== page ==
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How to pixelate an image using the compositor in Blender

Pixel art is a popular artform and being able to convert your renders to a pixelated version can be a cool feature.

To pixelate an image or render in Blender using the compositor follow these steps:

  • Go to the compositor and check use nodes.
  • Add two scale nodes and a pixelate node in between.
  • Put an image or render layer output in the image input of the first scale node.
  • Plug a value node into both the X and Y of the first scale node and set it to a low value like 0.04.
  • Plug the value node into the lower socket of a math node and set it to divide.
  • Change the top value in the math divide node to 1.
  • Plug the math value output into the X and Y input sockets of the second scale node.
  • Plug the last scale node into a viewer/composite node to output the result to the backdrop and for saving the final result.

In the image below you can see the full node setup. Click the image to open it in full resolution.

Blender compositing node setup to pixelate an image.

Let's dive in and see what is actually happening in this node setup.

Pixelating node setup explained

We can pixelate any image by bringing in an image node and browse our hard drive for the image we want to pixelate. But in this case I used the Cube Diorama from Blender.org.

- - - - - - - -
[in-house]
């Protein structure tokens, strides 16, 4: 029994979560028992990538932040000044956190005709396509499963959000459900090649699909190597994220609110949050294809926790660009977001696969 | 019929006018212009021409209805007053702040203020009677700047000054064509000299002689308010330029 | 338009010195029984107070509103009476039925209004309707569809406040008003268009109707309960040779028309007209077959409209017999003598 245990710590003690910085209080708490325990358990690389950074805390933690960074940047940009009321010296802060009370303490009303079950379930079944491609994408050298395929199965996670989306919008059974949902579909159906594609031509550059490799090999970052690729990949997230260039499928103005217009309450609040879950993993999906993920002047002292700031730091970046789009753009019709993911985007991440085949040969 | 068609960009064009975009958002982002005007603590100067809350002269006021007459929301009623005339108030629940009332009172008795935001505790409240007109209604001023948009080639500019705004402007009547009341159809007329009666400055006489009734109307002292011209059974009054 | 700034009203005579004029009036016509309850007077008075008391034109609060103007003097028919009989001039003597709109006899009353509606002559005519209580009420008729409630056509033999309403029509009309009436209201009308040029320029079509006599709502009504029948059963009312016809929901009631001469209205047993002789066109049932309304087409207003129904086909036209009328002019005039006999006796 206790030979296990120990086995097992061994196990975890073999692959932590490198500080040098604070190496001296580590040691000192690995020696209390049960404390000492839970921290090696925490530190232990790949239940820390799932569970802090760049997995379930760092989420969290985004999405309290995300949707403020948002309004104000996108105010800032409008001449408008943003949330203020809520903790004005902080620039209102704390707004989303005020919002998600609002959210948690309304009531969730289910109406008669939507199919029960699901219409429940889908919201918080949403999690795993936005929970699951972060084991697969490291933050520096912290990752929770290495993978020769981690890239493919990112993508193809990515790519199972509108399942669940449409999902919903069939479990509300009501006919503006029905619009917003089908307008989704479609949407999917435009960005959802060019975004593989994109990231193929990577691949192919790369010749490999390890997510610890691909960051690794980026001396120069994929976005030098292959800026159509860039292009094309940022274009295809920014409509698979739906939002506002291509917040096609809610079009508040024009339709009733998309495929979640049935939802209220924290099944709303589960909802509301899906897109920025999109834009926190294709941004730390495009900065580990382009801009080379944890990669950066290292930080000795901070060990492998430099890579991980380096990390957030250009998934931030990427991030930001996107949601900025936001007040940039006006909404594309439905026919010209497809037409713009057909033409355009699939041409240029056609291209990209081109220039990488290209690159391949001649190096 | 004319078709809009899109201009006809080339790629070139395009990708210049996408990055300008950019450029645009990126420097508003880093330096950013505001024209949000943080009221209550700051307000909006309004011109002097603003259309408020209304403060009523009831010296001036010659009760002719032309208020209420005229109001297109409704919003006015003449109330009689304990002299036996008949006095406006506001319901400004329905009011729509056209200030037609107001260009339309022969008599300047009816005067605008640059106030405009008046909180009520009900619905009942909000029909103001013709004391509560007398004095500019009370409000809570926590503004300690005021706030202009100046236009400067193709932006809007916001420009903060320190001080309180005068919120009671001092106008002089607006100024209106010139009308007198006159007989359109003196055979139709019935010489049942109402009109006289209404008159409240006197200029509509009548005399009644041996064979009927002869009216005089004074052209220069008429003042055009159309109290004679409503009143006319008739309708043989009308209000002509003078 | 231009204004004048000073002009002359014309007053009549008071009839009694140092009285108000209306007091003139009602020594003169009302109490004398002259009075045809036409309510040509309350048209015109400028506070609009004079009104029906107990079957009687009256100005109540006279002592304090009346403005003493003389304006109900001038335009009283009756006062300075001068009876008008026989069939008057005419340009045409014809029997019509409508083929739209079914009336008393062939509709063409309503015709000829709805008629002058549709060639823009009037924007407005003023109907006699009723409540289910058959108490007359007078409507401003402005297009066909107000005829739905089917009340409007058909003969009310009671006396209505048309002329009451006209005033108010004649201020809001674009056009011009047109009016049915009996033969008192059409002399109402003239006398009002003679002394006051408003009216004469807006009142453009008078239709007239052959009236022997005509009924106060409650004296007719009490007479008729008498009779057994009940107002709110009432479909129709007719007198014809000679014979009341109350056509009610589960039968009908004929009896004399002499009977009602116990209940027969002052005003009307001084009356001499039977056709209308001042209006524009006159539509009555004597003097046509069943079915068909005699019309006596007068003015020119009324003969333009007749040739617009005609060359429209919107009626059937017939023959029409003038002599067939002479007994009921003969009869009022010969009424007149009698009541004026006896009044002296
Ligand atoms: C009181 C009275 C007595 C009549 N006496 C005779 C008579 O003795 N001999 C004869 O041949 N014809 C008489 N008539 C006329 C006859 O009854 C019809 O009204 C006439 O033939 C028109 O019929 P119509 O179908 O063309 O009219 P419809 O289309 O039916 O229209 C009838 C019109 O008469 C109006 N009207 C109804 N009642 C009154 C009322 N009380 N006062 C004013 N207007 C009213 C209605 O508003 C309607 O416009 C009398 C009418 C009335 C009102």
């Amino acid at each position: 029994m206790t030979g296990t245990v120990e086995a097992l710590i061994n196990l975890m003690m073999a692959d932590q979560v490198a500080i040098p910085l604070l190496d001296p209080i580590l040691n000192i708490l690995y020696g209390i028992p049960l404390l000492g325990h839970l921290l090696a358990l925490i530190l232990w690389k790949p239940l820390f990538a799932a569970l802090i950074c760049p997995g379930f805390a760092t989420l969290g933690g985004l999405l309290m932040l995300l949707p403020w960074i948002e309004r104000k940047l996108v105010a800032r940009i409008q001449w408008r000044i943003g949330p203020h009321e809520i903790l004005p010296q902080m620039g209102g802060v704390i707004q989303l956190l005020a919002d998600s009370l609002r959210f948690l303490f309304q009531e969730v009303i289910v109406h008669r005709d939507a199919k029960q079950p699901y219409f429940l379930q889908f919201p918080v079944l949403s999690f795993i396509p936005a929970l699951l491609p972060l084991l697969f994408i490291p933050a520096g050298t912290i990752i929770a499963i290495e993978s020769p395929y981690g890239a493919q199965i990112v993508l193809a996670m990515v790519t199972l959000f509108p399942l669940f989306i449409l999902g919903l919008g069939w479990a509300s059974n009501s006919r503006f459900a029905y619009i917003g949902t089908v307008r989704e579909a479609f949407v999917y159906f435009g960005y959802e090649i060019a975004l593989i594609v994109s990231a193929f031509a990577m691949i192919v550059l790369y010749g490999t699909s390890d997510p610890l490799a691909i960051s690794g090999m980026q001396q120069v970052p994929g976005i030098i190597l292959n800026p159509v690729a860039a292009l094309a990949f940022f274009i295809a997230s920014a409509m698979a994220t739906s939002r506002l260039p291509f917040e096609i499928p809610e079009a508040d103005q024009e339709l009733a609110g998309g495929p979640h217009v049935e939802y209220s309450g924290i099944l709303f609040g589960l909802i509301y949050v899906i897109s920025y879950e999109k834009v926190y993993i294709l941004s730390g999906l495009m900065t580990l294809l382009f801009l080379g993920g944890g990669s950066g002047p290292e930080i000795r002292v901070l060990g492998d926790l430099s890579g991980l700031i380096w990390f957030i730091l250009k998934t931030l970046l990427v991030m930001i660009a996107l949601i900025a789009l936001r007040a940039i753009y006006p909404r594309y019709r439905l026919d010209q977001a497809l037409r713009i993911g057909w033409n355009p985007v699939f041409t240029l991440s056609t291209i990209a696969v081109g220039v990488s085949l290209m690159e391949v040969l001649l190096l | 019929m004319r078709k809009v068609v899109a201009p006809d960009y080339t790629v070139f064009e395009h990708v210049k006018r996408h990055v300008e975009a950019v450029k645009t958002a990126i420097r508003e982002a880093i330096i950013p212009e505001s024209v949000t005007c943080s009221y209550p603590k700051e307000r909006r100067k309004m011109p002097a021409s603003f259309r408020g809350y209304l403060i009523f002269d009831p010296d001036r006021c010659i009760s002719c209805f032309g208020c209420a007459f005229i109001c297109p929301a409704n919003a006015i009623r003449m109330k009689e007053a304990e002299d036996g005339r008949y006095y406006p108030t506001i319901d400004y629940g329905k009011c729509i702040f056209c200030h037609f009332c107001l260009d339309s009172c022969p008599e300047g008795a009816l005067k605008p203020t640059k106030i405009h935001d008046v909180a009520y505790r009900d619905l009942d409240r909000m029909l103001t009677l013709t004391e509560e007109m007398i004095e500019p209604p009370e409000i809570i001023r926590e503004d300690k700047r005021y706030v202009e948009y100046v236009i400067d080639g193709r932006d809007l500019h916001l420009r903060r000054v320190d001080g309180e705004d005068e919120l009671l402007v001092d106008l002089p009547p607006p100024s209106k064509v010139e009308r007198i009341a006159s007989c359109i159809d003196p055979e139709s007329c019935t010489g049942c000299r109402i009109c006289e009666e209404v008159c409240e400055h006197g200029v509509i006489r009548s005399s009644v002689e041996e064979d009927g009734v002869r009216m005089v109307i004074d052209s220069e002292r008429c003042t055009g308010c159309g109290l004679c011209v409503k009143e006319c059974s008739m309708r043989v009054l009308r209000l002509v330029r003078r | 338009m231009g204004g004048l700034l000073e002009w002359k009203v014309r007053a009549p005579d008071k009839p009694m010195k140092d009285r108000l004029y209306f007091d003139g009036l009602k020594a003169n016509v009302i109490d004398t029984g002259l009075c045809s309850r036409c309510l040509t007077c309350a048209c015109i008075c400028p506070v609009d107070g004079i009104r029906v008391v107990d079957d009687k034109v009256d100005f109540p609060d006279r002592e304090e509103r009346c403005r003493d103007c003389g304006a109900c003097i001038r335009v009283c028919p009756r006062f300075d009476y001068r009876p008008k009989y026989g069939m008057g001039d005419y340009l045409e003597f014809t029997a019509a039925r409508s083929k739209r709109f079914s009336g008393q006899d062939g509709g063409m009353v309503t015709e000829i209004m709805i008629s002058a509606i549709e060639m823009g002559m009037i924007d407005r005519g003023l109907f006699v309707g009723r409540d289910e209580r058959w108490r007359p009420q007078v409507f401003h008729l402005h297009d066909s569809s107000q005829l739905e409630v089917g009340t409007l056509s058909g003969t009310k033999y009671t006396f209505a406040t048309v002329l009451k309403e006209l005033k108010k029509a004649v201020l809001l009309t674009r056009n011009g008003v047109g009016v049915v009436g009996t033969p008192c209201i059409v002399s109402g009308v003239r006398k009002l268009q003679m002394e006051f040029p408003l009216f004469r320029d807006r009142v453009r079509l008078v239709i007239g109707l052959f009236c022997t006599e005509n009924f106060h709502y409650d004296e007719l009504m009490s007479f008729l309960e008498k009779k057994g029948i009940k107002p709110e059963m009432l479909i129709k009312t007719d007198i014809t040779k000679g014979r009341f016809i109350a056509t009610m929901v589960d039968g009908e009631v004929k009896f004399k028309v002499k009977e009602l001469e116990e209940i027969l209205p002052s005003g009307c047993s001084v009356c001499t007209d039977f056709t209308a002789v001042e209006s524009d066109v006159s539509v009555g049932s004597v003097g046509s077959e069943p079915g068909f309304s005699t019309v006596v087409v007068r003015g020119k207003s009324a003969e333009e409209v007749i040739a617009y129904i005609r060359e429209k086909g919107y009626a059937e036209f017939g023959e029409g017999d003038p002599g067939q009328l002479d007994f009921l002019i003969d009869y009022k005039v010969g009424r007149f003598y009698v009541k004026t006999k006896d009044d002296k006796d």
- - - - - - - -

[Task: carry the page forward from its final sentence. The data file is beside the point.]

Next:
External content: Blender.org demo files

I modified the scene and rendered it against a transparent background. But any kind of background will do.

Related content: How to use alpha transparent textures in Blender

Next we input our render layer or image into a scale node. While set to relative this nodes scales the image to a percentage of the original image. Today we are dealing with quite large images. In this case I rendered in 2048 by 2048. We then scale that down to 4% of the original size to get a good amount of pixelation.

To get a good amount of pixelation I found that a value between 0.01 and 0.2 is a reasonable range.

But if we output the image from the first scale value we will see that our image will be scaled down but the original size of the image itself will be maintained.

To solve this we need to scale the now small image back up. But if we do so with a second scale node, the details of the original image is maintained.

Therefore we need to add the pixelate node that stores the scaled down version of our image. We can then scale this back up using a second scale node.

However to maintain the original size it is important that we scale up to the correct value or the original size and the pixelated image size won't match.

Therefore we need to make sure that there is a relationship maintained between the x and y input of the first scale node and the second.

The relationship is such that when we for example scale down to 0.2 we need to multiply by 5 to get back to a scale of 1 which is our original scale. This means that to get back to the original size we need to find a number that when multiplied by the input value into the first node will become 1.

We can do this by dividing 1 by the input value of the first node to get the scale value for the second node.

The value node then simply decides how much pixelation we want and the value input into the second scale node is automatically adjusted to match the original scale.

We could also use power and set the exponent to -1. Any value raised to the power of -1 means the same thing as 1 divided by the base of that expression.